Trump visit tarnishes Sidney Crosby's crown in his hometown
Pittsburg Penguins captain Sidney Crosby parades the Stanley Cup in Halifax on Monday, Aug. 7, 2017. Crosby, the parade grand marshal, is a three-time Stanley Cup champion and was celebrating his 30th birthday. THE CANADIAN PRESS/Andrew Vaughan
Michael MacDonald, The Canadian Press
Published Wednesday, September 27, 2017 4:14PM EDT
HALIFAX -- A year after Halifax decided to consider naming a street after Sidney Crosby, the hockey superstar suddenly finds himself embroiled in an ugly political mess that has some residents openly musing about rescinding the offer.
It's no secret the Pittsburgh Penguins captain has faced widespread criticism on social media for his decision to support the team's upcoming visit to the White House, but disapproval has also percolated to the surface in his hometown, where Crosby is typically accorded god-like status.
Soon after the Penguins accepted President Donald Trump's invitation to bring the Stanley Cup to Washington, D.C. -- Crosby called it "a great honour for us to be invited there" -- some Haligonians were calling on him to reject the offer.
They asked Crosby to show unity with NFL players and others protesting Trump for criticizing the league's players for refusing to stand during the national anthem.
One of Halifax's most outspoken social activists, El Jones, weighed in with a 900-word opinion piece that took the NHL star to task for failing to fall into line with other athletes.
Jones, Halifax's former poet laureate, noted that Crosby said there was "little to no discussion" in the locker room about the decision to visit the White House.
"That players in the overwhelmingly white NHL ... were able to have 'no discussion' about this issue while black athletes in other leagues faced the president's harshest language says a great deal about white privilege," Jones wrote for Vice News.
"Crosby's choice not to side with black athletes should not be seen as representing the absence of racism in Canada. It is instead the exact face of 'polite' Canadian racism ... This is what racism looks like in Canada, where everything is so comfortable (for white people) and nobody can understand why those protesters have to be so rude about it."
Jones suggested Crosby is no stranger to racism because the suburb in which he grew up, Cole Harbour, had race riots at the local high school in the 1990s and again in 2008.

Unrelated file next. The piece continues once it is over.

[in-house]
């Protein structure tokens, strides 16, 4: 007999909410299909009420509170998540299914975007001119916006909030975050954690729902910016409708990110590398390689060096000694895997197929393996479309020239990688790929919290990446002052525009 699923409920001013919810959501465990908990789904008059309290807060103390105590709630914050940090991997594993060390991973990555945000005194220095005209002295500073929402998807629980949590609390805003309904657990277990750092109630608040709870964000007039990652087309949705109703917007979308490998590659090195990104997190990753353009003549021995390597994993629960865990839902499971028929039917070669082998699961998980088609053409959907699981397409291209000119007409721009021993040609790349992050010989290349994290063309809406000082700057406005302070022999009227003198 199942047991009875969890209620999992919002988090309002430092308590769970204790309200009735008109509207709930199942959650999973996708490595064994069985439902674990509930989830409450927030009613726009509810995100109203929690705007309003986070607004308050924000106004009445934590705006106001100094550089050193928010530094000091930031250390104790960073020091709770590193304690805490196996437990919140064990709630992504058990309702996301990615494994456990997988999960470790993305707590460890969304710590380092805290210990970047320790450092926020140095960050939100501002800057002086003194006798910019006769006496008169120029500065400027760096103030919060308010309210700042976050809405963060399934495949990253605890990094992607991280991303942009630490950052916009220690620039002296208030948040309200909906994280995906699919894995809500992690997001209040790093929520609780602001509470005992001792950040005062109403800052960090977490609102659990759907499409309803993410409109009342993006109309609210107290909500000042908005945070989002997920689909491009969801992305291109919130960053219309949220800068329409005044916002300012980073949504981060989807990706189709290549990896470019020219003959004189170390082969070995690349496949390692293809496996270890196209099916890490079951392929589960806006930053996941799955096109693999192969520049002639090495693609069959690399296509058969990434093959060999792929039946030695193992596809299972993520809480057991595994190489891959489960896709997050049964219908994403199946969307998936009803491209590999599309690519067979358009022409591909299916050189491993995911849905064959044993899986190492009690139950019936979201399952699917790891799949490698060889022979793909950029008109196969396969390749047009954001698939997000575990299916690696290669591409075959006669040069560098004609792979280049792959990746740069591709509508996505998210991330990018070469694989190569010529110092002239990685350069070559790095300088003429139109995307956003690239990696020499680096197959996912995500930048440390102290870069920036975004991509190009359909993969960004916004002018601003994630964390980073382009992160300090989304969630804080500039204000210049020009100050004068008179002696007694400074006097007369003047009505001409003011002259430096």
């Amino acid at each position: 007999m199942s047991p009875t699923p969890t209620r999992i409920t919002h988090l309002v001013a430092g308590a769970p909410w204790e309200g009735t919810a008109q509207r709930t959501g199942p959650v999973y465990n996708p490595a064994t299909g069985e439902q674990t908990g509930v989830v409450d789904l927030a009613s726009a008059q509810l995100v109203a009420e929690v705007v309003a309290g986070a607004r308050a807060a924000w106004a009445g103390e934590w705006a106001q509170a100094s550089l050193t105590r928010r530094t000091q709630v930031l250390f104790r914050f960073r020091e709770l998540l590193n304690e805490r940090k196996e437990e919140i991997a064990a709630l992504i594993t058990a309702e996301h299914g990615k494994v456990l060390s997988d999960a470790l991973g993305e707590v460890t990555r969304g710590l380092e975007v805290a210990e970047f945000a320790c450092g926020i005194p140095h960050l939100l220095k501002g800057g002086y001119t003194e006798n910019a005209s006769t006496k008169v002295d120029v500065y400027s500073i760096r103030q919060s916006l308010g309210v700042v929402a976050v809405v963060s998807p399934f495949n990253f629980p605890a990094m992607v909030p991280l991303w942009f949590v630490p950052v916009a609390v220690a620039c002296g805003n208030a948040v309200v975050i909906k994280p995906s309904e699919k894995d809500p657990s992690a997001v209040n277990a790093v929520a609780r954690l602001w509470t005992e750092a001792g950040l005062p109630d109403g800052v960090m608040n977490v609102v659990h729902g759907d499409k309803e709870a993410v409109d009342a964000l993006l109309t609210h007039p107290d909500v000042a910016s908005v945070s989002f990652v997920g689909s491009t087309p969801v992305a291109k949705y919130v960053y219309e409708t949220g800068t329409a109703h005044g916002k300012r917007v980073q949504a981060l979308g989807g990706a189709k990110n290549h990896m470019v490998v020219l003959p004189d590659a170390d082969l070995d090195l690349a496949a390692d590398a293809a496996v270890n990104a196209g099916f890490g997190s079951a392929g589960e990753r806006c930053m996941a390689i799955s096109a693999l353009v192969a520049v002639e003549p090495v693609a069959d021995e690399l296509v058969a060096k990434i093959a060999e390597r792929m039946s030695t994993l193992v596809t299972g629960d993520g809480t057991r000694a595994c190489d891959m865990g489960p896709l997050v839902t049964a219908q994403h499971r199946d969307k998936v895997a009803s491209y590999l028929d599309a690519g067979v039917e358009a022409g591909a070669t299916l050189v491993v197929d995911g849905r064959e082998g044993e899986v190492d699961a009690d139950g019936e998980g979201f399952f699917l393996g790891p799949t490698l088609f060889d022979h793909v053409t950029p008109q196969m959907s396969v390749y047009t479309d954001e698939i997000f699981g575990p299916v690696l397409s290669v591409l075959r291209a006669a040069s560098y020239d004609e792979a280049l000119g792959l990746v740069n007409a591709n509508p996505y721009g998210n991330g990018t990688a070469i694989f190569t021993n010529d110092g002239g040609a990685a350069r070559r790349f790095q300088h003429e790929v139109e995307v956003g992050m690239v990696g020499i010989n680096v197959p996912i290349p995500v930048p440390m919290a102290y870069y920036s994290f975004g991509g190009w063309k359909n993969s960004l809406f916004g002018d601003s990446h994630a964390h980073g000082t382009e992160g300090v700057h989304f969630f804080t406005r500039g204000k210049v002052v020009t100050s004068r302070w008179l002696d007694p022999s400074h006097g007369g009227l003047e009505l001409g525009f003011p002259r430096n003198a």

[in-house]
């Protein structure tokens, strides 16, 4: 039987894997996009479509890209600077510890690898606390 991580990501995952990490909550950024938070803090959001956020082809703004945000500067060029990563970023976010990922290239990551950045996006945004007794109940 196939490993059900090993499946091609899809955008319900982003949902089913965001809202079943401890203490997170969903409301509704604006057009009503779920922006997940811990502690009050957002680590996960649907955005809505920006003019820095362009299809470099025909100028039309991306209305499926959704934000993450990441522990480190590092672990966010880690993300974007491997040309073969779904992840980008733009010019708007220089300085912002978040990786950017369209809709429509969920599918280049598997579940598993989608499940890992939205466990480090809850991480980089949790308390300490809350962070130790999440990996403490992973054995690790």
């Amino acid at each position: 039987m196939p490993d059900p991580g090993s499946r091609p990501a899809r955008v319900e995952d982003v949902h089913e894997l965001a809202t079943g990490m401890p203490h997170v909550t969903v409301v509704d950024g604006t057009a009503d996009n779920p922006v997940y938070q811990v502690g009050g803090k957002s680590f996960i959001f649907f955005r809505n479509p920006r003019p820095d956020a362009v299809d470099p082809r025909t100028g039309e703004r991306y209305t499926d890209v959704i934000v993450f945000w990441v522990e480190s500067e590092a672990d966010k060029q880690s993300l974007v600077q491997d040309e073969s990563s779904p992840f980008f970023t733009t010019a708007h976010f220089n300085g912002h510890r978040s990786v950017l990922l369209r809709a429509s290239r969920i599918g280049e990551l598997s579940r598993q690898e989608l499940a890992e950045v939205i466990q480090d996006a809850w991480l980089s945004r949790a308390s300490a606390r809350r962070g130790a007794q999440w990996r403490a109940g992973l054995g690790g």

In the Halifax Chronicle Herald, Atlantic Canada's largest-circulation newspaper, an editorial cartoon on Monday depicted Crosby meeting Trump in the Oval Office, with the hockey player saying, "I'm Sid the Kid,' and Trump replying, "I'm Donald the Baby."
The newspaper also carried an opinion piece from two local professors who offered six reasons for Crosby to stay home. The No. 1 reason? "You have already been there."
The fifth reason was more pointed: "Remember your roots. You are from Cole Harbour, the flashpoint of black and white race relations in Canada for the past 30 years. The parallels between your hometown and the U.S. today are too obvious to ignore."
A column in the city's alternative weekly, The Coast, compared Crosby to a notably apolitical singer: "The Taylor Swift of hockey has no problem joining his Stanley Cup-winning teammates in Washington."
On Twitter, there appeared to be little support for Crosby's position -- even in tweets sent from the Halifax area, where regional council unanimously voted last year to consider renaming a suburban street after Crosby.
"Thank you Sidney Crosby for the helpful reminder of why it's a bad idea to name streets and buildings for people prematurely," said one resident. Another followed up with: "Find it difficult to support naming a street after Sidney Crosby after his decision to visit Trump."
And then there was this: "Sidney Crosby is a bum just like Trump if he goes to the White House.... better stay there too."
Crosby still has plenty of supporters online and elsewhere in Nova Scotia, though.
"I think Sidney should do what he feels is best for him and the team," said one tweet. "Our opinions shouldn't matter."
The Penguins visited the White House in 2009 and 2016 after winning the Stanley Cup.
One Twitter scribe suggested the practice should have nothing to do with who is in power: "It's about the tradition and the landmark, not the idiot that is the occupant."
On Facebook, Halifax resident Laura Patterson said Crosby can't avoid politics.
"The Penguins don't exist outside of current events, and the decision to visit or not visit the White House is politicized either way. The Penguins made the wrong choice ... The Penguins and Sidney Crosby are left standing on the wrong side of history ... I hope he reconsiders. Either way, he'll be making a stand."
Halifax-based classic rock radio station Q104 asked Twitter users the following question: "Should Sidney Crosby go to the White House?" The unscientific poll attracted 479 responses with 61 per cent saying no.